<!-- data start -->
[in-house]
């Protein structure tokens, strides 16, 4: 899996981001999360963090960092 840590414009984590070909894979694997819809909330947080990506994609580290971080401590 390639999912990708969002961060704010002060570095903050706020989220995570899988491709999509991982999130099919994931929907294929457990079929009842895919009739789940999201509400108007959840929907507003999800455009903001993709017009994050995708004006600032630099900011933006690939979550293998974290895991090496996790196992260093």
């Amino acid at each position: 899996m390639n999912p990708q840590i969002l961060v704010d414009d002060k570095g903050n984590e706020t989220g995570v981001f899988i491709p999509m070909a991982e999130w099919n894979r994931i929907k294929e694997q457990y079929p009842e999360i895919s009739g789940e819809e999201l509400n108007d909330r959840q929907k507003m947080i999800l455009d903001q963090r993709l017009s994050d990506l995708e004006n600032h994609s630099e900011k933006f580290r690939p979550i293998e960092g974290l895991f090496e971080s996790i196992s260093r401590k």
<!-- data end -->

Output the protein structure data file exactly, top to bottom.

[in-house]
């Protein structure tokens, strides 16, 4: 899996981001999360963090960092 840590414009984590070909894979694997819809909330947080990506994609580290971080401590 390639999912990708969002961060704010002060570095903050706020989220995570899988491709999509991982999130099919994931929907294929457990079929009842895919009739789940999201509400108007959840929907507003999800455009903001993709017009994050995708004006600032630099900011933006690939979550293998974290895991090496996790196992260093």
């Amino acid at each position: 899996m390639n999912p990708q840590i969002l961060v704010d414009d002060k570095g903050n984590e706020t989220g995570v981001f899988i491709p999509m070909a991982e999130w099919n894979r994931i929907k294929e694997q457990y079929p009842e999360i895919s009739g789940e819809e999201l509400n108007d909330r959840q929907k507003m947080i999800l455009d903001q963090r993709l017009s994050d990506l995708e004006n600032h994609s630099e900011k933006f580290r690939p979550i293998e960092g974290l895991f090496e971080s996790i196992s260093r401590k």